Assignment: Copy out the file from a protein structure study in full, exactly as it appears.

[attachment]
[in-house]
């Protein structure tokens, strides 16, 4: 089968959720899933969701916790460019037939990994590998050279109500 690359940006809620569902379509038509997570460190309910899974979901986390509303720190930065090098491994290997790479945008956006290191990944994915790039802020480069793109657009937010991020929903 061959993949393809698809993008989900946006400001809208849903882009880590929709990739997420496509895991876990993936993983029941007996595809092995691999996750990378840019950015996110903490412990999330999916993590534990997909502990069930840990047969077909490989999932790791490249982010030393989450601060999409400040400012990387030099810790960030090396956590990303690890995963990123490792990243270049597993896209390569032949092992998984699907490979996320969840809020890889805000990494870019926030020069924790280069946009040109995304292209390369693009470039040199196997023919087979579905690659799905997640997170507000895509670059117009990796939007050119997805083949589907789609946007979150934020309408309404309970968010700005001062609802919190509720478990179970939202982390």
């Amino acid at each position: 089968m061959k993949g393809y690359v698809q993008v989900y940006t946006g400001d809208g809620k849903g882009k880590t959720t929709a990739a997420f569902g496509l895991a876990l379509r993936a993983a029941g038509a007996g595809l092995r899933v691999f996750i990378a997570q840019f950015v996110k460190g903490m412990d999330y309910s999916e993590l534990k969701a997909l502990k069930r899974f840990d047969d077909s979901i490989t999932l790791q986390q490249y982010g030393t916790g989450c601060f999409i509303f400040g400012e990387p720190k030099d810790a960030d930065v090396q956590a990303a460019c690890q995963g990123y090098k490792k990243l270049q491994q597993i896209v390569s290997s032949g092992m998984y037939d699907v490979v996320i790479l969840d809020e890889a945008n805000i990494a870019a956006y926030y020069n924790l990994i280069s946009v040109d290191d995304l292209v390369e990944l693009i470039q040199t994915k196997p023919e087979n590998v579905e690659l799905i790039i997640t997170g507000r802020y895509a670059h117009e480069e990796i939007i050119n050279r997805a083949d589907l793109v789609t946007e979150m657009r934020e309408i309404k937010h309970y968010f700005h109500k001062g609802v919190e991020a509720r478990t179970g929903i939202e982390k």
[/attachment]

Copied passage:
[in-house]
């Protein structure tokens, strides 16, 4: 089968959720899933969701916790460019037939990994590998050279109500 690359940006809620569902379509038509997570460190309910899974979901986390509303720190930065090098491994290997790479945008956006290191990944994915790039802020480069793109657009937010991020929903 061959993949393809698809993008989900946006400001809208849903882009880590929709990739997420496509895991876990993936993983029941007996595809092995691999996750990378840019950015996110903490412990999330999916993590534990997909502990069930840990047969077909490989999932790791490249982010030393989450601060999409400040400012990387030099810790960030090396956590990303690890995963990123490792990243270049597993896209390569032949092992998984699907490979996320969840809020890889805000990494870019926030020069924790280069946009040109995304292209390369693009470039040199196997023919087979579905690659799905997640997170507000895509670059117009990796939007050119997805083949589907789609946007979150934020309408309404309970968010700005001062609802919190509720478990179970939202982390």
């Amino acid at each position: 089968m061959k993949g393809y690359v698809q993008v989900y940006t946006g400001d809208g809620k849903g882009k880590t959720t929709a990739a997420f569902g496509l895991a876990l379509r993936a993983a029941g038509a007996g595809l092995r899933v691999f996750i990378a997570q840019f950015v996110k460190g903490m412990d999330y309910s999916e993590l534990k969701a997909l502990k069930r899974f840990d047969d077909s979901i490989t999932l790791q986390q490249y982010g030393t916790g989450c601060f999409i509303f400040g400012e990387p720190k030099d810790a960030d930065v090396q956590a990303a460019c690890q995963g990123y090098k490792k990243l270049q491994q597993i896209v390569s290997s032949g092992m998984y037939d699907v490979v996320i790479l969840d809020e890889a945008n805000i990494a870019a956006y926030y020069n924790l990994i280069s946009v040109d290191d995304l292209v390369e990944l693009i470039q040199t994915k196997p023919e087979n590998v579905e690659l799905i790039i997640t997170g507000r802020y895509a670059h117009e480069e990796i939007i050119n050279r997805a083949d589907l793109v789609t946007e979150m657009r934020e309408i309404k937010h309970y968010f700005h109500k001062g609802v919190e991020a509720r478990t179970g929903i939202e982390k």